- They are native to Japan, Korea, and China.
- They were first imported and grown in Europe in the late 1700’s. By the mid-1800’s hosta were growing in the United States.
- Also, as they forage in residential communities deer frequently find hostas among their favorites, especially those hostas with the fragrant flowered parents.
Friday, July 17, 2009
NASCAR this isn’t – it’s more of a minor league affair. But there is plenty of entertainment value to be had. The night I went, there were no less than six races on the “Fan Run Down:”
· INEX Legends (the two photos here) – 25 laps
· SVSRL Mini Cups – 25 laps
· UCARS – 30 laps
· Sportsman – 20 laps
· Street Stock – 30 laps
· Late Models – 75 laps
We’re going to have to work on the ball game, but the summer season is only two months long (it is well covered by this blog: http://allthingsvalleyleague.typepad.com/, and it’s over by August. The town of Luray really turns out for the games, and we want to check it out. Mary also tells me she wants to check out the races…that’s a new one on me, but I am game for going back.
Thursday, July 16, 2009
The book’s review of the Lands Run Falls hike begins with the admonishment, “[The falls] is not especially high, nor can you see the entire falls from the trail.” I have been using this book for more than five years – long enough to have been disappointed in one or two of the routes, and this is the first one I’ve read that understates an otherwise excellent short hike.
Here are some examples of past disappointments:
· the Ivy Creek route describes the destination as a lovely pool – although the trail progresses through interesting terrain, it never gets far from Skyline Drive, or the sound of motorcycles; and the enticing pool at the end practically drives up during the summer;
· the Mary’s Rock route, while it does mention the 1,210 feet of elevation gain does not do a good job describing the actual steepness of the ascent; and
· the Limberlost review could use an update – this is a very crowded route due to its accessibility to the Parks main developments, Skyland and Big Meadows.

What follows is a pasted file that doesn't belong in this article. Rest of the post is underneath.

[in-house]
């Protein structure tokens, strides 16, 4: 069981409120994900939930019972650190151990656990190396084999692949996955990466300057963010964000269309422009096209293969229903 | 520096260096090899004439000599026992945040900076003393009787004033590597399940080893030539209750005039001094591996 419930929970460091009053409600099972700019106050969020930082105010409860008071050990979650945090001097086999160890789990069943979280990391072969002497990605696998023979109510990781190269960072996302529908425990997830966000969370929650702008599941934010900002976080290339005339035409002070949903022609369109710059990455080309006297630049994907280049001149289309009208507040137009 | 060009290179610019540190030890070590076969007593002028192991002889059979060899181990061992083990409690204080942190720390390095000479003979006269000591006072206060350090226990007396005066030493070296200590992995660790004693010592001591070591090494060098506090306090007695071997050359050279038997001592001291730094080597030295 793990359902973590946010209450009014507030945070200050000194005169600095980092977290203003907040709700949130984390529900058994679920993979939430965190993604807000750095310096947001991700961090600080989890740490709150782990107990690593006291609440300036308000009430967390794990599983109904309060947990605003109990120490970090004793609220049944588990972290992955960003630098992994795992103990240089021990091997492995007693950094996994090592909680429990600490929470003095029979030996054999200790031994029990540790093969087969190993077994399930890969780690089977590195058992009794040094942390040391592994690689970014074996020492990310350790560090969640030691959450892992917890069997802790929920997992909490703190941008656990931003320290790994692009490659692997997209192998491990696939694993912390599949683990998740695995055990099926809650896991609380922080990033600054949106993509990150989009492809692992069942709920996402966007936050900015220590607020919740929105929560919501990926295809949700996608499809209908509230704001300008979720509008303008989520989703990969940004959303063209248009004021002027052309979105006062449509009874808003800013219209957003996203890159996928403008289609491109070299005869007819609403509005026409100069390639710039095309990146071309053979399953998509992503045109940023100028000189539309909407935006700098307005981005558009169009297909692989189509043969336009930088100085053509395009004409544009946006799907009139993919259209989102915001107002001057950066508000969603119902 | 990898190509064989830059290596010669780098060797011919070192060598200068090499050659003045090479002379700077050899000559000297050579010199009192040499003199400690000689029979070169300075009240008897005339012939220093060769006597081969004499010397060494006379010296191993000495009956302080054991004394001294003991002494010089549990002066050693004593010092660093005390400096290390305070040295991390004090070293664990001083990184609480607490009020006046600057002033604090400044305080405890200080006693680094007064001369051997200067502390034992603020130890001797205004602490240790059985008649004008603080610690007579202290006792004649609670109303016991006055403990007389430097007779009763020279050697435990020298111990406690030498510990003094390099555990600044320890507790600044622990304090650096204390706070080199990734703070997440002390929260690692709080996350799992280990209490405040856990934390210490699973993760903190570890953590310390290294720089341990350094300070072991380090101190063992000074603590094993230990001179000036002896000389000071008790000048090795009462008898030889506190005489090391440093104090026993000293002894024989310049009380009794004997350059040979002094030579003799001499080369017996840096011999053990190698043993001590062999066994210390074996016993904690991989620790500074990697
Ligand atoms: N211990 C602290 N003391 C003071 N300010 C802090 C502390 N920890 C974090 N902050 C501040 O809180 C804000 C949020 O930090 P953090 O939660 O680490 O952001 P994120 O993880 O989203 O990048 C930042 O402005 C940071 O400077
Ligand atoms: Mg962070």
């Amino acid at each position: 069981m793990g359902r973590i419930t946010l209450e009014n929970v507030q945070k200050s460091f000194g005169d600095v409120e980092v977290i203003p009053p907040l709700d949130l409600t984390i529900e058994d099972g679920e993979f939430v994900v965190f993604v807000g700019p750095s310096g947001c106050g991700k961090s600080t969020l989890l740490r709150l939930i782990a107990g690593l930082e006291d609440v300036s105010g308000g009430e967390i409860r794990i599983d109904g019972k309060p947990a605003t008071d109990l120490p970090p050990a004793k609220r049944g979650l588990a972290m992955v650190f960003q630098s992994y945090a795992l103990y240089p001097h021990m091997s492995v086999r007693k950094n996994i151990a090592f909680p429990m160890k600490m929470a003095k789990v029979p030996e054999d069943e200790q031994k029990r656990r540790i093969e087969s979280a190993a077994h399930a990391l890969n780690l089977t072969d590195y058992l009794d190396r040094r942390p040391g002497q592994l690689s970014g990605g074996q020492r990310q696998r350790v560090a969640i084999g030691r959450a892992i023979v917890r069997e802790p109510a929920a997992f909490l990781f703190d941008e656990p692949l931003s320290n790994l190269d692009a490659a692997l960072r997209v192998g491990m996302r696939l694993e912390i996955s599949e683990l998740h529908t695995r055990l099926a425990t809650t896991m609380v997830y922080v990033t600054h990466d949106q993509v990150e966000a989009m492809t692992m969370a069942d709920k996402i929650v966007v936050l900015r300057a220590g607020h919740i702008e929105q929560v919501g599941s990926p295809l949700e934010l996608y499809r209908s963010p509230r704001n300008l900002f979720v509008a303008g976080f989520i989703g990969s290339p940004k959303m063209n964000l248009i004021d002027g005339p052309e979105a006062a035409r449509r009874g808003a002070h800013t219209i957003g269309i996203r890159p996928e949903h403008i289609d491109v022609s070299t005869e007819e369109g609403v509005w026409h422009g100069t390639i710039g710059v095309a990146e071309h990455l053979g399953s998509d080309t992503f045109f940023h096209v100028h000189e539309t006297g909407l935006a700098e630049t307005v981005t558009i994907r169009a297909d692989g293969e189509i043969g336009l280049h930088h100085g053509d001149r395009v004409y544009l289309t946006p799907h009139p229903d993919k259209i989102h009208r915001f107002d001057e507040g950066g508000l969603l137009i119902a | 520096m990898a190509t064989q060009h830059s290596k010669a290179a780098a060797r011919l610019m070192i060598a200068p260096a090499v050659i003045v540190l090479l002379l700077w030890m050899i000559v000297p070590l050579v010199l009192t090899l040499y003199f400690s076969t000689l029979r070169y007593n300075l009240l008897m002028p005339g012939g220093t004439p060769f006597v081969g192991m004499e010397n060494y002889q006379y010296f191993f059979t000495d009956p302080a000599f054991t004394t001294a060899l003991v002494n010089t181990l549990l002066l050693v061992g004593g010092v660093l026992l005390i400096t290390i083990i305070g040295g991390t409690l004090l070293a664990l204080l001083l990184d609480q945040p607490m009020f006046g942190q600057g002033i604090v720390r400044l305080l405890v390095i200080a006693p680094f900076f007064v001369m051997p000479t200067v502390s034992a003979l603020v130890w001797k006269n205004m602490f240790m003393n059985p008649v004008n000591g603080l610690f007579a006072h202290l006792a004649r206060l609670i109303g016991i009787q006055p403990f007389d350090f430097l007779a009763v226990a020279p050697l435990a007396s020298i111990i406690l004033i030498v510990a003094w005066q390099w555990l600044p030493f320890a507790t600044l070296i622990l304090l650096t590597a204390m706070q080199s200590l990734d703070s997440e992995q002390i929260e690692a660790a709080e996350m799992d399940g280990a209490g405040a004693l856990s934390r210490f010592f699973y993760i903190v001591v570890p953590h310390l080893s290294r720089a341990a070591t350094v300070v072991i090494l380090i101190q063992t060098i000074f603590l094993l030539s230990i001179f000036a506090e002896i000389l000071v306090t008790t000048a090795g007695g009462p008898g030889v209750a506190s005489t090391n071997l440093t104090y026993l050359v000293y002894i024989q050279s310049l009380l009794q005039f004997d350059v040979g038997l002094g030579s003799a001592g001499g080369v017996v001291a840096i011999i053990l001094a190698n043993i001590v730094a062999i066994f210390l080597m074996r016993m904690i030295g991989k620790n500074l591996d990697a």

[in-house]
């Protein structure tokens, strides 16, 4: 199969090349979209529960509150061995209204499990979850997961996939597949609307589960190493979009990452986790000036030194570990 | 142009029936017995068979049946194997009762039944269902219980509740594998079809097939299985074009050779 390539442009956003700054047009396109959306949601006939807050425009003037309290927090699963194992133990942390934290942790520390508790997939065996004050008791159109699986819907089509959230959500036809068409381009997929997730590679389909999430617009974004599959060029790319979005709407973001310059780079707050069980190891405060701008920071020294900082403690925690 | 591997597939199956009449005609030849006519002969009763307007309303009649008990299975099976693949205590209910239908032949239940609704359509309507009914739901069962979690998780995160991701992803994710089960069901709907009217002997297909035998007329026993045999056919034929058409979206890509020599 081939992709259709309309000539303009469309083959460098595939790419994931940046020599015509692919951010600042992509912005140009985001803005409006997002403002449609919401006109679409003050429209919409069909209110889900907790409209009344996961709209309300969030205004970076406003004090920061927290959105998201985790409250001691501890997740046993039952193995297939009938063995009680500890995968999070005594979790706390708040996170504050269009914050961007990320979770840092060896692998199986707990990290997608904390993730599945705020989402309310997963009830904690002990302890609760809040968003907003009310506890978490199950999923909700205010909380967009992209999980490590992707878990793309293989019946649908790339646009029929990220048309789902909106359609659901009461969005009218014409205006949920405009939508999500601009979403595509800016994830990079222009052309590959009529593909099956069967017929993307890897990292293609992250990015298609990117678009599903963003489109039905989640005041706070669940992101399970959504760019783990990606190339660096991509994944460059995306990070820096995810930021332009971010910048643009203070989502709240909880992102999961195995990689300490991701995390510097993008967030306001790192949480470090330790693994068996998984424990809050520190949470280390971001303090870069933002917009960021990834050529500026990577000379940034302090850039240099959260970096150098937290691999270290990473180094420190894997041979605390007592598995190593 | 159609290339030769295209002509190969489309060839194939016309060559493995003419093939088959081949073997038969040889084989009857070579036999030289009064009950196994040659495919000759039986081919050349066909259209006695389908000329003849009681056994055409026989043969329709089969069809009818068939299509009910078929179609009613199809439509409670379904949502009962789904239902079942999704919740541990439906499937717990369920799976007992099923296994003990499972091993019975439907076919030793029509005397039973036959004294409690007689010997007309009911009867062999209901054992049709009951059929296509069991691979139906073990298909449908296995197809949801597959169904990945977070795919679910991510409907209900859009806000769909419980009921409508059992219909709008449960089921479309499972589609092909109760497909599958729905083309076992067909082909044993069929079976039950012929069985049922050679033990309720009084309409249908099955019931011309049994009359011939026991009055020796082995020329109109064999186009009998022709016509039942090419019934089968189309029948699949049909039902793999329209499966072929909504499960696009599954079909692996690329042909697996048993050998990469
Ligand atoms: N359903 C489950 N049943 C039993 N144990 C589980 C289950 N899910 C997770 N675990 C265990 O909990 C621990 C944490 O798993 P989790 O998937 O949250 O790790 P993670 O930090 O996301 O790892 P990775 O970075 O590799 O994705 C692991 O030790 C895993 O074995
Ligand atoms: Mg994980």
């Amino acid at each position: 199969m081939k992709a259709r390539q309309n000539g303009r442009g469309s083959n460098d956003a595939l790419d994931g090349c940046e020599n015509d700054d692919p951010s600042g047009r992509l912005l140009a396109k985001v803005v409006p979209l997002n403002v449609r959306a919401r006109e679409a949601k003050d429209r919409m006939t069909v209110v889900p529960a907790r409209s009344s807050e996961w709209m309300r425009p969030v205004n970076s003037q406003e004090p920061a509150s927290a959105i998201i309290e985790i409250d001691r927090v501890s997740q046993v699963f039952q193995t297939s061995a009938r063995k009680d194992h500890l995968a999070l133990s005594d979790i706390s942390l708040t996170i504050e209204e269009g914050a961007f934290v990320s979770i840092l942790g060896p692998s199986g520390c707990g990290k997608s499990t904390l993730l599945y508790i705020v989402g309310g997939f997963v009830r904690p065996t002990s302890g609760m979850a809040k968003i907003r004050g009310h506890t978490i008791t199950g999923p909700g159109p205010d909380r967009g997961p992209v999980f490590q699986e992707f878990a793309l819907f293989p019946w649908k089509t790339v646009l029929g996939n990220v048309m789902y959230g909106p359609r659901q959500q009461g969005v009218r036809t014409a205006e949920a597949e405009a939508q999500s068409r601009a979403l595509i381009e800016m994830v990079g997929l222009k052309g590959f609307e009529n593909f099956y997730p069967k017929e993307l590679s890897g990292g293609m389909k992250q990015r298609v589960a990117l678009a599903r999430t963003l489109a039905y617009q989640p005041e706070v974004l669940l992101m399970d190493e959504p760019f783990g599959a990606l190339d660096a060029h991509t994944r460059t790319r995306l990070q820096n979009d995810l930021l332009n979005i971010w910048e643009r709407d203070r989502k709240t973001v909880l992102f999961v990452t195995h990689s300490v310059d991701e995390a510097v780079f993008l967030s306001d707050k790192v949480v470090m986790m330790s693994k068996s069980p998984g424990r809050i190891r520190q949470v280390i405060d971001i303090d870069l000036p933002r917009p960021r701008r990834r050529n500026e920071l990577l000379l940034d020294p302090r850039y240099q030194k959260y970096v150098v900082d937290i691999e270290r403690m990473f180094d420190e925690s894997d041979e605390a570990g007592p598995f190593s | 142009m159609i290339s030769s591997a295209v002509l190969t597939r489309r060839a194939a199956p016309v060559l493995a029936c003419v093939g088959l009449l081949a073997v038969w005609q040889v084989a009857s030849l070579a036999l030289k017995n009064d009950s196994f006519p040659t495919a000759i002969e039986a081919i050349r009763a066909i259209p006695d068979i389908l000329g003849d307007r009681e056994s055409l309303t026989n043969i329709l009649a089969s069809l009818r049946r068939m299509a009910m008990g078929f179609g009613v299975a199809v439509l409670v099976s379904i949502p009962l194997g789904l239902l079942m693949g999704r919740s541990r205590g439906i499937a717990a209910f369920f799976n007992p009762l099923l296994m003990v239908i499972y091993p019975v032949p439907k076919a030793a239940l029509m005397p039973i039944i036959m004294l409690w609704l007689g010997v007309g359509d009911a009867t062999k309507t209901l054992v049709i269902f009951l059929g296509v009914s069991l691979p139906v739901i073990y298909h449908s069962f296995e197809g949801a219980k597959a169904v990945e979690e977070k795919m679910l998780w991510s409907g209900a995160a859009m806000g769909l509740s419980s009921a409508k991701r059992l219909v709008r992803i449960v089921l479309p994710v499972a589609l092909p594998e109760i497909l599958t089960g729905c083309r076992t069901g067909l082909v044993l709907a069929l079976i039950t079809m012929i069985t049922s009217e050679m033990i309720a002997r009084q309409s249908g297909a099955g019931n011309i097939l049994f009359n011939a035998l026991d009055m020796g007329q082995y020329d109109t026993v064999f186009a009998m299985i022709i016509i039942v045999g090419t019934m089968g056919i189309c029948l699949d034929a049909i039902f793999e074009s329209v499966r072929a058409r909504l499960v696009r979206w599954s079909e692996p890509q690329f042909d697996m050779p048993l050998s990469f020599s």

I guess that three out of ten disappointments is a lot for this little book of 26 hikes, but on the whole I’ve been happy with the experiences we’ve had. The short Stonyman interpretive trail is well worth taking; of course, I love the Hawksbill Summit (our mountain, as I like to call it, since it overlooks the hollow where the cabin sits); and there is the Dark Hollow Falls that Mary and I have gone back to many times.
So, despite the foreshadowing of disappointment, I decided to take a chance on Lands Run Falls nonetheless. This trail follows a fire road, so it is well marked. Like many others in the Park, the trail descends from the trailhead, so the return route is an ascent, and while short, it is steep.
Despite all of this, the route treks down through a forest of mature oaks and chestnuts, tucked away in a hollow. I don’t remember taking a lot of trails like this one in the Park – the photo above is of a spectacular group of oaks that is a short way down the trail.
A second photo here is of a new blow down, which was probably less than a month old (there was a recent storm with an F1 tornado in Stanley – I assume this tree came down then). The tree must have blocked the fire road because of the clean up that had been done. The reason I took the photo, however, is because of the long vertical split in the trunk that happened when the tree came down – there was a lot of energy when this happened, as the split is more than 30 feet long, vertical along the trunk!
Just a few feet from the fallen tree, the sound of the falls can be heard, even though it is still a bit of a hike away. The sound accompanies you, and gets louder as you continue downhill around a switchback in the road. Finally, there is a little stream on the left, uphill, side of the trail, which passes through a culvert under the road.
There is a spur trail that follows the stream a hundred feet or so to the top of a little bluff, over grown with ferns and mosses, and with that wonderful canopy of oaks overhead. This is where the stream catapults itself over in a small but beautiful little waterfall.
As I stood on the bluff looking down at this beautiful site, I pondered the hike book’s review. It’s funny that the description there set me up for something altogether different than what I experienced.
After a quick look at the Heatwole guide, it is appropriate to post his review here too: